Artwork and story by Ardeth Schuyler
When I was in school to become an art teacher, one of my instructors told the class something that stayed with me for years: “Remember that you are teachers, not artists.” Teachers were practical people who wanted a career. Artists were people who needed to create, regardless of the obstacles.
I spent the next few years studying drawing, painting, sculpture, and printmaking, but did not consider myself to be an artist. After completing a bachelor’s degree in art education from Buffalo State College, I earned a master’s degree from New York University, got married, and had two children.
Originally, I planned to return to work after my children were born. However, since the age of fifteen, I had been living with rheumatoid arthritis, a disease that makes joints — especially those in the hands and feet — swollen and painful. My joint damage progressed to the point that I could not go back to standing in front of a classroom of students all day. I missed teaching, so I began teaching private art classes and after-school workshops.
My artwork also required adjustments. In college, I had been able to carve figures in wood and limestone. Because of the pain in my hands, I switched to carving blocks of clay. As for painting, I moved from large canvasses to smaller ones.
When my husband and I bought our summer house in Loveladies more than 20 years ago, I began to attend figure drawing classes at the Long Beach Island Foundation of the Arts and Sciences. Many of my classmates were professional artists who showed their work in galleries. One day, a fellow student looked at my drawings and asked if I had any shows coming up. When I explained that I did not show my work — after all, I was not really an artist — she looked confused. “What do you mean, you’re not an artist?” she asked. “Of course,
you are!” She put me in touch with the director of a library gallery and soon I had my first solo show. That is when I began to see myself as an artist.
Since then, I have had eight more solo shows at various library galleries near my home in Westchester County, New York. Each of my shows had a theme inspired by my interest in wildlife and conservation. Let Nature Sing featured paintings of endangered animals in the United States. Spirits of Freedom showed the wild mustangs that are being slaughtered in the American Southwest. Wild Africa depicted elephants, rhinos, giraffes, and other vulnerable animals. In addition, five of my paintings have received blue ribbons in shows at the Long Beach Island Foundation.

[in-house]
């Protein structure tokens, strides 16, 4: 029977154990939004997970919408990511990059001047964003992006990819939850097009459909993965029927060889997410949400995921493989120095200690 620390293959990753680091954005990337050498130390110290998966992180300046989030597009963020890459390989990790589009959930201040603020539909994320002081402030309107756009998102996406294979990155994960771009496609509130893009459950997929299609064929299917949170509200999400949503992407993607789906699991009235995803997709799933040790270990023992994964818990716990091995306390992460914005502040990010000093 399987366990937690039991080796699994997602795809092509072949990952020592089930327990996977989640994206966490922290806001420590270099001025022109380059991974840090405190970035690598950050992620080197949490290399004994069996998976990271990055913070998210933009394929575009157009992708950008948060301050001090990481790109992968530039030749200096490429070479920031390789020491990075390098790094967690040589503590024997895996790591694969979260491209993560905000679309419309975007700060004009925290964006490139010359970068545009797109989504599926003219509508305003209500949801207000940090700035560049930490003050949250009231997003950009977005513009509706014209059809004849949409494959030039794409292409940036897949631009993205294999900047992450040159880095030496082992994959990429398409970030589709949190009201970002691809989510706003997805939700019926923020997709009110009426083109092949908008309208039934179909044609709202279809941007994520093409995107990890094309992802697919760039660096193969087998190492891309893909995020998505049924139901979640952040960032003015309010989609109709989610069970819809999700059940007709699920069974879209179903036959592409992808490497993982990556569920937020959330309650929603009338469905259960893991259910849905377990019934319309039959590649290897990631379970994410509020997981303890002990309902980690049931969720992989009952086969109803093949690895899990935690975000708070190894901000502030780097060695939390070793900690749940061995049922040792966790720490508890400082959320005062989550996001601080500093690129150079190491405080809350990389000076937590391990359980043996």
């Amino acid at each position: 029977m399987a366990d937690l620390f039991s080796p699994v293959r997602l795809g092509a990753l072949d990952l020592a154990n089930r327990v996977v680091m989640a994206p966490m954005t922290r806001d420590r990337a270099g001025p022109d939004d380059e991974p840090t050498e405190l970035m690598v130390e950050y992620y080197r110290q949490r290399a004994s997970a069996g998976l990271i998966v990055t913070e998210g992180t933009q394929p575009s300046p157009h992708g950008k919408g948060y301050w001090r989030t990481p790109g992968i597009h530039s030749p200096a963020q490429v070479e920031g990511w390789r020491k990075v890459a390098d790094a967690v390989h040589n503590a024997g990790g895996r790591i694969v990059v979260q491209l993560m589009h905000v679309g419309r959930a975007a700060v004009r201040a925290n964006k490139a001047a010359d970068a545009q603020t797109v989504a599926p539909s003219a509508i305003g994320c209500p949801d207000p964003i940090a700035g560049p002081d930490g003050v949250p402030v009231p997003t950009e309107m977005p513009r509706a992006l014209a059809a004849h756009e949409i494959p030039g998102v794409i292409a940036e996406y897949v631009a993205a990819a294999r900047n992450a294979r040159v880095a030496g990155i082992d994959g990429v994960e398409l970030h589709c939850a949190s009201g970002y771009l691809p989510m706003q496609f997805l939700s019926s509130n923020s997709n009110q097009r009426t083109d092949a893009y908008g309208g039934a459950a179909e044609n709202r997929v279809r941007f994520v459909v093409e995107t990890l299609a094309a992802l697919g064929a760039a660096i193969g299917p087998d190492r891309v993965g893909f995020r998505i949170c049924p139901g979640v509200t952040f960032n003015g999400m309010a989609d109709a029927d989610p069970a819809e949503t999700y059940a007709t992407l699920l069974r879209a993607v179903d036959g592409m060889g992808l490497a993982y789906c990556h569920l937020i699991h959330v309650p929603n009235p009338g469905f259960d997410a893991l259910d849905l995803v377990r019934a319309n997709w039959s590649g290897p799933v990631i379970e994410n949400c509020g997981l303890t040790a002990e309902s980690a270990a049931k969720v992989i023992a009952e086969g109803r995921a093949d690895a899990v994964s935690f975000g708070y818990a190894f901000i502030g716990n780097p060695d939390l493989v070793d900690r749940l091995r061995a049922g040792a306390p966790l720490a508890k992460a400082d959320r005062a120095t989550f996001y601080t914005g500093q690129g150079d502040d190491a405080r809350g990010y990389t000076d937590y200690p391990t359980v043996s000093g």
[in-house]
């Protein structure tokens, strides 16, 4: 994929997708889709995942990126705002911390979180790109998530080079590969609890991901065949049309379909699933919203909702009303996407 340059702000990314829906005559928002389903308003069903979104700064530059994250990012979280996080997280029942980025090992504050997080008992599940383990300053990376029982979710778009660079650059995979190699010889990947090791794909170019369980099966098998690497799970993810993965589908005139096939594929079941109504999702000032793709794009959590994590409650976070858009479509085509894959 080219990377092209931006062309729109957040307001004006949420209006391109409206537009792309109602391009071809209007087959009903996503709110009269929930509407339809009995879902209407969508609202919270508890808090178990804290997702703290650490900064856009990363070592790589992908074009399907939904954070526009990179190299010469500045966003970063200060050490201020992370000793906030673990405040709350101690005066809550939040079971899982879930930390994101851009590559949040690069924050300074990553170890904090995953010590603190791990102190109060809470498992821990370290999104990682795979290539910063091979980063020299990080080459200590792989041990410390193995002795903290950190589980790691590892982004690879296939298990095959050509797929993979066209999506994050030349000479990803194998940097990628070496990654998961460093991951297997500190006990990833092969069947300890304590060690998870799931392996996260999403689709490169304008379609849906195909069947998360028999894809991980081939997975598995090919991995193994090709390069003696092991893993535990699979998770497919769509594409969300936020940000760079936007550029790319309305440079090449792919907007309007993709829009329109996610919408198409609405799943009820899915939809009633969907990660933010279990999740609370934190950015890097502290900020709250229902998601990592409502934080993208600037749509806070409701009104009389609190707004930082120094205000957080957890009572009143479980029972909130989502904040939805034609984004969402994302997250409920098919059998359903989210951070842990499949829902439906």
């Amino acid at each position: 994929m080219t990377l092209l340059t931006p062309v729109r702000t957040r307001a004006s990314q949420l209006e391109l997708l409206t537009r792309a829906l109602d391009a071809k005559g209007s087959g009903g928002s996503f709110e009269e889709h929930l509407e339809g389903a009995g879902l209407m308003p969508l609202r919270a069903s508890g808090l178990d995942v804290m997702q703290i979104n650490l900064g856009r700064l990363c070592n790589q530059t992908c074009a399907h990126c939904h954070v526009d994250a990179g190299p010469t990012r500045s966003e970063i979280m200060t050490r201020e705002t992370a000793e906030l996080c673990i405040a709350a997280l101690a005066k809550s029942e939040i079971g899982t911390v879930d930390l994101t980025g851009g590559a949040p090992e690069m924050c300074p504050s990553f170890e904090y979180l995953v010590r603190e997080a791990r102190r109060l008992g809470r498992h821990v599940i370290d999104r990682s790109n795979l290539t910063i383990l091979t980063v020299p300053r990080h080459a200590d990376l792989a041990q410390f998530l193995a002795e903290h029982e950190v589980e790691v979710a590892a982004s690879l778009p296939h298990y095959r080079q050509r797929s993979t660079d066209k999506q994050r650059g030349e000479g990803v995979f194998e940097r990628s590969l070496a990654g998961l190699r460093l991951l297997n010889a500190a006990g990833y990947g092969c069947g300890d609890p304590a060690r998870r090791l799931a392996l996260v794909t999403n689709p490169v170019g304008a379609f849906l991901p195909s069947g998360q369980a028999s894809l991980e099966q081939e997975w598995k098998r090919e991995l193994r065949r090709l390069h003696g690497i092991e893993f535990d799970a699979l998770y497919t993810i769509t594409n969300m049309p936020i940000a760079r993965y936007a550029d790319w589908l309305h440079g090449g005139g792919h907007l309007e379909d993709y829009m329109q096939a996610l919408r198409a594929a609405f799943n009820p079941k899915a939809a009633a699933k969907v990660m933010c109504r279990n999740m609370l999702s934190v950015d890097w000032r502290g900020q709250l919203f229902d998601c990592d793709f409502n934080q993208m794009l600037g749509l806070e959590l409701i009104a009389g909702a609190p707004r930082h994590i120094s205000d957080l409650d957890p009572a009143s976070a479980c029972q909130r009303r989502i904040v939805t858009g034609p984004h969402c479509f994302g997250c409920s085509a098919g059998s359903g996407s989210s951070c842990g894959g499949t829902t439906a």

I continued painting despite my health challenges, which included five surgeries to replace failing joints. But in 2018, my health worsened dramatically. I had severe back pain, numbness in my hands and feet, and weakness that led to several falls. I visited more than a dozen doctors, made several trips to emergency departments, and spent three days in the hospital where the numbness and weakness worsened. The hospital discharged me to a rehab facility to regain my strength, but instead I lost the ability to walk and stand. I even lost the use my hands.
After two weeks at the rehab facility, my husband took me to a doctor’s appointment that had been scheduled more than a month earlier. This doctor quickly realized what the others had missed: I was experiencing a rare complication of rheumatoid arthritis that caused weakness and paralysis. The good news was that the condition could be halted. The bad news was that much of the damage that had occurred would be permanent. I would likely never use my hands again.
That was two years ago. Since then, with physical therapy, I have made slow but steady progress. I learned to stand for a few seconds, then walk with an elevated walker, and then take steps without a walker. My hands are still largely paralyzed. But with a brush strapped to my hand, I was able to start doing watercolors and acrylic paintings again. My physical therapy continues to this day.
Currently, I am preparing new works for my next art show, Fantasy and Abstract which features whimsical mythological creatures and unreal landscapes. Painting is more important to me than ever, it is my escape from my physical limitations. I am glad to be an artist.